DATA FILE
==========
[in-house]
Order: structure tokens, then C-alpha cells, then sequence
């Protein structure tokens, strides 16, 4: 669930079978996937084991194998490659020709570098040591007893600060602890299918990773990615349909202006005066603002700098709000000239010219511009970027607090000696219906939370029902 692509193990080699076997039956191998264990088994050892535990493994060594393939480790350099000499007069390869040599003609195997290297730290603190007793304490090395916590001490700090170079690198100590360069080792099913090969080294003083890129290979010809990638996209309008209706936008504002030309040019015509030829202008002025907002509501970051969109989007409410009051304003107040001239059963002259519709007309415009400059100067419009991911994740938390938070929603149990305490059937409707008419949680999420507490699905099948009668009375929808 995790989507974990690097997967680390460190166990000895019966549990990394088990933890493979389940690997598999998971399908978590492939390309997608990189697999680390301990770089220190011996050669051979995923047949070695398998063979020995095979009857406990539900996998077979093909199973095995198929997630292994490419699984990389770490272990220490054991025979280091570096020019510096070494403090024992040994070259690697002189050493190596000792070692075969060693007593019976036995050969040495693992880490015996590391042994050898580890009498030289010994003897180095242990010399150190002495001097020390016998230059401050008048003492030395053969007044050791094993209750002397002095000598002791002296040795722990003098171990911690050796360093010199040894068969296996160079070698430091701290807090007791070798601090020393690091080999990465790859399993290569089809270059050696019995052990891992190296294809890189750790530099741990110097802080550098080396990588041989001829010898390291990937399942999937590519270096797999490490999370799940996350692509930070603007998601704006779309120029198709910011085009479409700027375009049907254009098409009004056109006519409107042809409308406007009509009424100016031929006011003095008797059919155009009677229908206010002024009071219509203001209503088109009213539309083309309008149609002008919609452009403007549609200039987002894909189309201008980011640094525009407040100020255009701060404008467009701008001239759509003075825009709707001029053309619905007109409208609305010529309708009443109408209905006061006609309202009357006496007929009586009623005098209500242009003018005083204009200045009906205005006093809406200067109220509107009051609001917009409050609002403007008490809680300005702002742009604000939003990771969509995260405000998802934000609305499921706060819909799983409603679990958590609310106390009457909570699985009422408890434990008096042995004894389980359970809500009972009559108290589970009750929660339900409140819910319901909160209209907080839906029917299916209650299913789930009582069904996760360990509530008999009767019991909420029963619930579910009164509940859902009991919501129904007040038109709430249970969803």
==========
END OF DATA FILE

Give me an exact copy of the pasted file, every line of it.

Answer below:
[in-house]
Order: structure tokens, then C-alpha cells, then sequence
């Protein structure tokens, strides 16, 4: 669930079978996937084991194998490659020709570098040591007893600060602890299918990773990615349909202006005066603002700098709000000239010219511009970027607090000696219906939370029902 692509193990080699076997039956191998264990088994050892535990493994060594393939480790350099000499007069390869040599003609195997290297730290603190007793304490090395916590001490700090170079690198100590360069080792099913090969080294003083890129290979010809990638996209309008209706936008504002030309040019015509030829202008002025907002509501970051969109989007409410009051304003107040001239059963002259519709007309415009400059100067419009991911994740938390938070929603149990305490059937409707008419949680999420507490699905099948009668009375929808 995790989507974990690097997967680390460190166990000895019966549990990394088990933890493979389940690997598999998971399908978590492939390309997608990189697999680390301990770089220190011996050669051979995923047949070695398998063979020995095979009857406990539900996998077979093909199973095995198929997630292994490419699984990389770490272990220490054991025979280091570096020019510096070494403090024992040994070259690697002189050493190596000792070692075969060693007593019976036995050969040495693992880490015996590391042994050898580890009498030289010994003897180095242990010399150190002495001097020390016998230059401050008048003492030395053969007044050791094993209750002397002095000598002791002296040795722990003098171990911690050796360093010199040894068969296996160079070698430091701290807090007791070798601090020393690091080999990465790859399993290569089809270059050696019995052990891992190296294809890189750790530099741990110097802080550098080396990588041989001829010898390291990937399942999937590519270096797999490490999370799940996350692509930070603007998601704006779309120029198709910011085009479409700027375009049907254009098409009004056109006519409107042809409308406007009509009424100016031929006011003095008797059919155009009677229908206010002024009071219509203001209503088109009213539309083309309008149609002008919609452009403007549609200039987002894909189309201008980011640094525009407040100020255009701060404008467009701008001239759509003075825009709707001029053309619905007109409208609305010529309708009443109408209905006061006609309202009357006496007929009586009623005098209500242009003018005083204009200045009906205005006093809406200067109220509107009051609001917009409050609002403007008490809680300005702002742009604000939003990771969509995260405000998802934000609305499921706060819909799983409603679990958590609310106390009457909570699985009422408890434990008096042995004894389980359970809500009972009559108290589970009750929660339900409140819910319901909160209209907080839906029917299916209650299913789930009582069904996760360990509530008999009767019991909420029963619930579910009164509940859902009991919501129904007040038109709430249970969803």